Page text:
We need consent education on campus
Grace Sullivan | Wednesday, April 26, 2023
The month of April marks the beginning of Sexual Assault Awareness Month. The national recognition of this important issue recognizes the experiences of survivors and raises awareness about prevention initiatives such as education around consent. As this important month comes to a close, it is important that the Notre Dame community reflects upon the ways it has raised awareness around this issue while simultaneously recognizing areas that are in dire need of improvement.
Take Back the Night
On April 12, the Gender Relations Center (GRC) applied National Sexual Assault Statistics to the student population of Notre Dame to represent the seen and unseen survivors of sexual assault on Notre Dame’s campus. 1,659 blue flags were placed on South Quad to account for the following statistics on sexual assault on college campuses: 26.4% of 4,260 undergraduate women (1,125 flags), 6.8% of 4,614 undergraduate men (314 flags), 9.7% of 1,692 graduate women (164 flags), 2.5% of graduate men (56 flags) and the 23.1% of trans and non-binary students who have been sexually assaulted on college campuses. While these statistics do not accurately account for the reality of Sexual Assault on Notre Dame’s campus, they pose an accurate representation of sexual violence that occurs on college campuses at large.
On April 19, the GRC hosted Take Back the Night, a national event that aims to end sexual violence. This event was split into three parts: a speak-out where survivors can share their own stories, a march around campus and a prayer service at the Grotto.
Ultimately, this night aims to empower survivors and encourages allies to speak up and take action to eliminate sexual violence. This impactful event allows survivors to stand in solidarity with each other, validate one another’s experiences and offer support to one another thus creating a sense of community among a group of individuals who have often felt silenced, ignored and alone.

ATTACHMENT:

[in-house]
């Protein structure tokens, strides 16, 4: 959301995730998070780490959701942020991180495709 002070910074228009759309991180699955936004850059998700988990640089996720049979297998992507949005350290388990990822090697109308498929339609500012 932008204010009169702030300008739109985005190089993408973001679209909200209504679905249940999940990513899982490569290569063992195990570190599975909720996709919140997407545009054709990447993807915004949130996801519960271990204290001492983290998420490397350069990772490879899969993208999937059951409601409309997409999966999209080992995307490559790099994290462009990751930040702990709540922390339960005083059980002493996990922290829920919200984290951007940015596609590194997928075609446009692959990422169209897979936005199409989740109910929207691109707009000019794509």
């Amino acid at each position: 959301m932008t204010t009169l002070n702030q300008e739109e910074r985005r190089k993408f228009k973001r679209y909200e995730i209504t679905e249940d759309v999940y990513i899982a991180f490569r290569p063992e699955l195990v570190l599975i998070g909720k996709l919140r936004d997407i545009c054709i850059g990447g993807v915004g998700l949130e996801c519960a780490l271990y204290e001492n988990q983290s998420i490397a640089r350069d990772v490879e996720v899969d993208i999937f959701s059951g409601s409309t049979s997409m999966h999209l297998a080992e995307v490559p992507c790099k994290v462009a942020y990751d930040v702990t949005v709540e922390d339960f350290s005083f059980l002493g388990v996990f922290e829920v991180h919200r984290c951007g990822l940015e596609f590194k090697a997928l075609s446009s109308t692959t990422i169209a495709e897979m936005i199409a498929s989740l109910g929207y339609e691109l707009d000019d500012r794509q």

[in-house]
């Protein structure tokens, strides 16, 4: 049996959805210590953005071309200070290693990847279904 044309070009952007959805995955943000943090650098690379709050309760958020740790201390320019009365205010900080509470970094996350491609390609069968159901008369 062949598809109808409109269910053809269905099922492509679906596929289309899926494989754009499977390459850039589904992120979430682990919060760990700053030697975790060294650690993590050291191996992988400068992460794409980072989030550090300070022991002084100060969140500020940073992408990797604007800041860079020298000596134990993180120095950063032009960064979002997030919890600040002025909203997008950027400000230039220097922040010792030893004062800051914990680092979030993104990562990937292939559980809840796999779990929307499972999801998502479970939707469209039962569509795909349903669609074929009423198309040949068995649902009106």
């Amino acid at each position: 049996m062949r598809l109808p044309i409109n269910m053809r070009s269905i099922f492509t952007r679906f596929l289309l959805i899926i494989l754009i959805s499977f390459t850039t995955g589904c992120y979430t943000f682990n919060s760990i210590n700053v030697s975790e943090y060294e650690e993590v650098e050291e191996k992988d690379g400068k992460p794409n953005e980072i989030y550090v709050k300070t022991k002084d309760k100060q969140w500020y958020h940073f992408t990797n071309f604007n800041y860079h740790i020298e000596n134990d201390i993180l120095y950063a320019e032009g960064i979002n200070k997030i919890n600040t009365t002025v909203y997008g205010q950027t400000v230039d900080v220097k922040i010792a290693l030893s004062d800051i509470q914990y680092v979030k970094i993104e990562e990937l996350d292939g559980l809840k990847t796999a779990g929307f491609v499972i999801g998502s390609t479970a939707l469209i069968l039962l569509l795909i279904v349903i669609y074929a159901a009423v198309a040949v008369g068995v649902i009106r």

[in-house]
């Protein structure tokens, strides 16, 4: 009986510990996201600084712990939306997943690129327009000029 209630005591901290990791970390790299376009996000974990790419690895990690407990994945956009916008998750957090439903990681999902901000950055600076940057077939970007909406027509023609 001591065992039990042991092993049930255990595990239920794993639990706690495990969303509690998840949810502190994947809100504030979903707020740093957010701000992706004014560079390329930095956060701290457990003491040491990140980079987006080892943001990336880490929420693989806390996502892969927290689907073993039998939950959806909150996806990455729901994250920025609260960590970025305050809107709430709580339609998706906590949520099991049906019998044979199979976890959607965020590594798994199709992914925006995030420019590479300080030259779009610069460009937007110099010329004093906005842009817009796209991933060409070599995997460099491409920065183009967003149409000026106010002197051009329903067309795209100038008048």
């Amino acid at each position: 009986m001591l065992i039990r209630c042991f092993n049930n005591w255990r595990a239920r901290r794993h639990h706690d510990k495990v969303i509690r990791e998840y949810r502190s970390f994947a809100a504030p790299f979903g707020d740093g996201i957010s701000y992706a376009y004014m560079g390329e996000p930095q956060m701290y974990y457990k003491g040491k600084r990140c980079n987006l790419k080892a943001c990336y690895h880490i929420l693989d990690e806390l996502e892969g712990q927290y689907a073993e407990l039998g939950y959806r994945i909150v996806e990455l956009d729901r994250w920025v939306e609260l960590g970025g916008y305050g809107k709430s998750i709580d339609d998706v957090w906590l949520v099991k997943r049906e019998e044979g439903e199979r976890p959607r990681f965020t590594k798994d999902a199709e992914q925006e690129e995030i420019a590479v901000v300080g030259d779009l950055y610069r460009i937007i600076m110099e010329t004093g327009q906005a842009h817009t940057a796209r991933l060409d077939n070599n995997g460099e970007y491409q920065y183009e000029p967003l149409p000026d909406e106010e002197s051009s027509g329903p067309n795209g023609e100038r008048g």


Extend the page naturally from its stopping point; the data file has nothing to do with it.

Title IX issues on campus
Many emotions were stirred during the speak out and there were multiple stories from survivors who took the initiative to report their assault to Title IX but were unable to receive the justice they deserved. Despite having an overwhelming amount of evidence and engaging in a full-on investigation, many survivors recounted having their cases dismissed while their assaulters received little to no consequence for their actions.
By definition, Title IX states that “No person in the United States shall, on the basis of sex, be excluded from participation in, be denied the benefits of or be subject to discrimination under any educational program or activity receiving Federal financial assistance.”
However, Notre Dame has not effectively utilized Title IX, leaving many survivors left hopeless and invalidated. Not to mention the re-traumatization of recounting their assault throughout a rigorous interview process and investigation. Put simply, Notre Dame has fallen short with implementing thorough and effective prevention initiatives and utilizing resources like Title IX to their fullest extent.
Impact of effective sex education
The current education initiatives at Notre Dame around consent include a video-based program incoming undergraduates are required to complete, followed by a debrief during Welcome Weekend. Additionally, first-years spend one week during the Moreau First Year Experience talking about consent.